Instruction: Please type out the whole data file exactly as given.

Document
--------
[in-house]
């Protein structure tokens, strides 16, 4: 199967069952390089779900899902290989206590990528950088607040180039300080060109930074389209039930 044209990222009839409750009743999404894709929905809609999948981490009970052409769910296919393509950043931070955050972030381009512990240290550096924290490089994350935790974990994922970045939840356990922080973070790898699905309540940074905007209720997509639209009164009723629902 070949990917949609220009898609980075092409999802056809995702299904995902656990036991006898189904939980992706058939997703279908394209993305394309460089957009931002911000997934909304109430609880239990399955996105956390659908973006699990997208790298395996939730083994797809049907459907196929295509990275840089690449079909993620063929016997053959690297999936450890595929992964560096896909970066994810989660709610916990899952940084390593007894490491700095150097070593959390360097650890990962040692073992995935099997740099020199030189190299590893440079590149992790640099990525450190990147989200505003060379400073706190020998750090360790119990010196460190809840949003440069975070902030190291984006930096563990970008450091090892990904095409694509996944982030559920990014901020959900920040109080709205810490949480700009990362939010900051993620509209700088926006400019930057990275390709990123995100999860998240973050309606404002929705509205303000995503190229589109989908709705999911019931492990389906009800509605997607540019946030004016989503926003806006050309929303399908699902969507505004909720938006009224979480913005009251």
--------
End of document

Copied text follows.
[in-house]
């Protein structure tokens, strides 16, 4: 199967069952390089779900899902290989206590990528950088607040180039300080060109930074389209039930 044209990222009839409750009743999404894709929905809609999948981490009970052409769910296919393509950043931070955050972030381009512990240290550096924290490089994350935790974990994922970045939840356990922080973070790898699905309540940074905007209720997509639209009164009723629902 070949990917949609220009898609980075092409999802056809995702299904995902656990036991006898189904939980992706058939997703279908394209993305394309460089957009931002911000997934909304109430609880239990399955996105956390659908973006699990997208790298395996939730083994797809049907459907196929295509990275840089690449079909993620063929016997053959690297999936450890595929992964560096896909970066994810989660709610916990899952940084390593007894490491700095150097070593959390360097650890990962040692073992995935099997740099020199030189190299590893440079590149992790640099990525450190990147989200505003060379400073706190020998750090360790119990010196460190809840949003440069975070902030190291984006930096563990970008450091090892990904095409694509996944982030559920990014901020959900920040109080709205810490949480700009990362939010900051993620509209700088926006400019930057990275390709990123995100999860998240973050309606404002929705509205303000995503190229589109989908709705999911019931492990389906009800509605997607540019946030004016989503926003806006050309929303399908699902969507505004909720938006009224979480913005009251």